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Hawaii's real gross state product in 2012 was estimated to be $61,877 which was $125,563 and 67% lower than the national state average, $187,440. Hawaii has the 39th highest GSP out of the 50 states.
The Hawaiian Islands are one of the most desirable vacation destinations in the world. Each year millions of tourists come to enjoy the natural
beauty of the islands. As a result, Hawaii's economy has become greatly dependent on service industries, retail trade, and transportation.
Hawaii's pleasant climate provides an ideal environment for a strong agriculture industry. Large company-owned plantations produce sugarcane and pineapples, two of Hawaii's leading agricultural products. Coffee beans, papayas, and macadamia nuts are important crops, and commercial tuna fishing is a significant source of income. Food processing is Hawaii's principal industry.
Nearly one Hawaiian worker in four is an employee of the military and military personnel and their families represent more than 10 percent of Hawaii's population. The armed forces are the largest civilian employer in the state.
Sugarcane, pineapples, nursery stock, livestock, macadamia nuts.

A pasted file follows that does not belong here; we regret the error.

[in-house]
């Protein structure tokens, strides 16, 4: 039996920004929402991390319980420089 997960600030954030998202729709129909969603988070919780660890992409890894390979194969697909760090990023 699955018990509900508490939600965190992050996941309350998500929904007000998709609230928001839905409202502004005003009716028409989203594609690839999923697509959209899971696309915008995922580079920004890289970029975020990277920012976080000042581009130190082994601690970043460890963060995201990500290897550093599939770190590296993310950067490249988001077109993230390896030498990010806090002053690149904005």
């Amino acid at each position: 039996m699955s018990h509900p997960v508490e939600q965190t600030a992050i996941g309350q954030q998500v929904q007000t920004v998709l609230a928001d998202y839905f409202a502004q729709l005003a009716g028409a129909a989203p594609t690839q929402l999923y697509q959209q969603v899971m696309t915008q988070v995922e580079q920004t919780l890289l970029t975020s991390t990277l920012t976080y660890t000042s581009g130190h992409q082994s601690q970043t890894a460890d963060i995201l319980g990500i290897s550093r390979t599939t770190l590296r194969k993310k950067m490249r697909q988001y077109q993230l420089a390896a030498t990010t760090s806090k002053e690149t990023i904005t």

Tourism, food processing, apparel, fabricated metal
products, stone, clay, and glass products.
The history of Hawaii can be traced through a succession of dominating industries: sandalwood, whaling, sugarcane, pineapple, military, tourism,
and education. Since statehood was achieved in 1959, tourism continues to be the largest industry in Hawaii, contributing 24.3% of the Gross State
Product (GSP) in 1997. New efforts are underway to diversify the economy. The total gross output for the state in 2003 was USD $47 billion; per capita
income for Hawaii residents was USD $30,441.
Industrial exports from Hawaii include food processing and apparel. These industries play a small role in the Hawaii economy, however, due to the considerable shipping distance to markets on the west coast of the United States and ports of Japan. The main agricultural exports are nursery stock and flowers, coffee, macadamia nuts, pineapple, livestock, and sugar cane. Agricultural sales for 2002, according to the Hawaii Agricultural Statistics Service, were USD $370.9 million from diversified agriculture, USD $100.6 million from pineapple, and USD $64.3 million from sugarcane.
Hawaii is known for its relatively high per capita state tax burden. In the years 2002 and 2003, Hawaii residents had the highest state tax per capita at USD $2,757 and USD $2,838 respectively. This rate can be explained partly by the fact that services such as education, health care and social services are all rendered at the state level - as opposed to the municipal level as all other states.
Millions of tourists contribute to the collection figure by paying the general excise tax and hotel room tax; thus not all the taxes collected come directly from residents. Business leaders, however, have often considered the state's tax burden as being too high, contributing to both higher prices and the perception of an unfriendly business climate.